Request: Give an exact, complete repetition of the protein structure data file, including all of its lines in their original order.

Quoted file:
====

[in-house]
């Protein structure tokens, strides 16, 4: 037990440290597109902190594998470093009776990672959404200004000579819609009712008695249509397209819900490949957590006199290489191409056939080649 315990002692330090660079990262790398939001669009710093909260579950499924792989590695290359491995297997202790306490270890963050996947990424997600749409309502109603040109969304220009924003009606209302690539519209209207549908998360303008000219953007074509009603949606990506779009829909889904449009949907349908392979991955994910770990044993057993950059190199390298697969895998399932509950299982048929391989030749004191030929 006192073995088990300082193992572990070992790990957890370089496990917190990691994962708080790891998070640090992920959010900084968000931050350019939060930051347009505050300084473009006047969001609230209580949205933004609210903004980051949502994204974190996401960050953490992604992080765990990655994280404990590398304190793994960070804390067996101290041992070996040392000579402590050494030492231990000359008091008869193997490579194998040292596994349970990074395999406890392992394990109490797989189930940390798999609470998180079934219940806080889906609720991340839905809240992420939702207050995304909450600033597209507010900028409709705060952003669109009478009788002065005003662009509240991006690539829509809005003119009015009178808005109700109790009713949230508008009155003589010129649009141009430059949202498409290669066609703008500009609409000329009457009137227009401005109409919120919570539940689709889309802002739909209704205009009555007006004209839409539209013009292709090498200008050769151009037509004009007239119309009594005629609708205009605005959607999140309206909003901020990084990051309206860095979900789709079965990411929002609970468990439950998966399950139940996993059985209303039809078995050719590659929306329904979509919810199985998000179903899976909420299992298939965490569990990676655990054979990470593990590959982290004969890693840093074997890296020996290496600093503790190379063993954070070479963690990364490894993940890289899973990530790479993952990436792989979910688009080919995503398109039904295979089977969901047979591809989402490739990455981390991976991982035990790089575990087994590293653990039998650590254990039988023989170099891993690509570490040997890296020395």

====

[in-house]
């Protein structure tokens, strides 16, 4: 037990440290597109902190594998470093009776990672959404200004000579819609009712008695249509397209819900490949957590006199290489191409056939080649 315990002692330090660079990262790398939001669009710093909260579950499924792989590695290359491995297997202790306490270890963050996947990424997600749409309502109603040109969304220009924003009606209302690539519209209207549908998360303008000219953007074509009603949606990506779009829909889904449009949907349908392979991955994910770990044993057993950059190199390298697969895998399932509950299982048929391989030749004191030929 006192073995088990300082193992572990070992790990957890370089496990917190990691994962708080790891998070640090992920959010900084968000931050350019939060930051347009505050300084473009006047969001609230209580949205933004609210903004980051949502994204974190996401960050953490992604992080765990990655994280404990590398304190793994960070804390067996101290041992070996040392000579402590050494030492231990000359008091008869193997490579194998040292596994349970990074395999406890392992394990109490797989189930940390798999609470998180079934219940806080889906609720991340839905809240992420939702207050995304909450600033597209507010900028409709705060952003669109009478009788002065005003662009509240991006690539829509809005003119009015009178808005109700109790009713949230508008009155003589010129649009141009430059949202498409290669066609703008500009609409000329009457009137227009401005109409919120919570539940689709889309802002739909209704205009009555007006004209839409539209013009292709090498200008050769151009037509004009007239119309009594005629609708205009605005959607999140309206909003901020990084990051309206860095979900789709079965990411929002609970468990439950998966399950139940996993059985209303039809078995050719590659929306329904979509919810199985998000179903899976909420299992298939965490569990990676655990054979990470593990590959982290004969890693840093074997890296020996290496600093503790190379063993954070070479963690990364490894993940890289899973990530790479993952990436792989979910688009080919995503398109039904295979089977969901047979591809989402490739990455981390991976991982035990790089575990087994590293653990039998650590254990039988023989170099891993690509570490040997890296020395």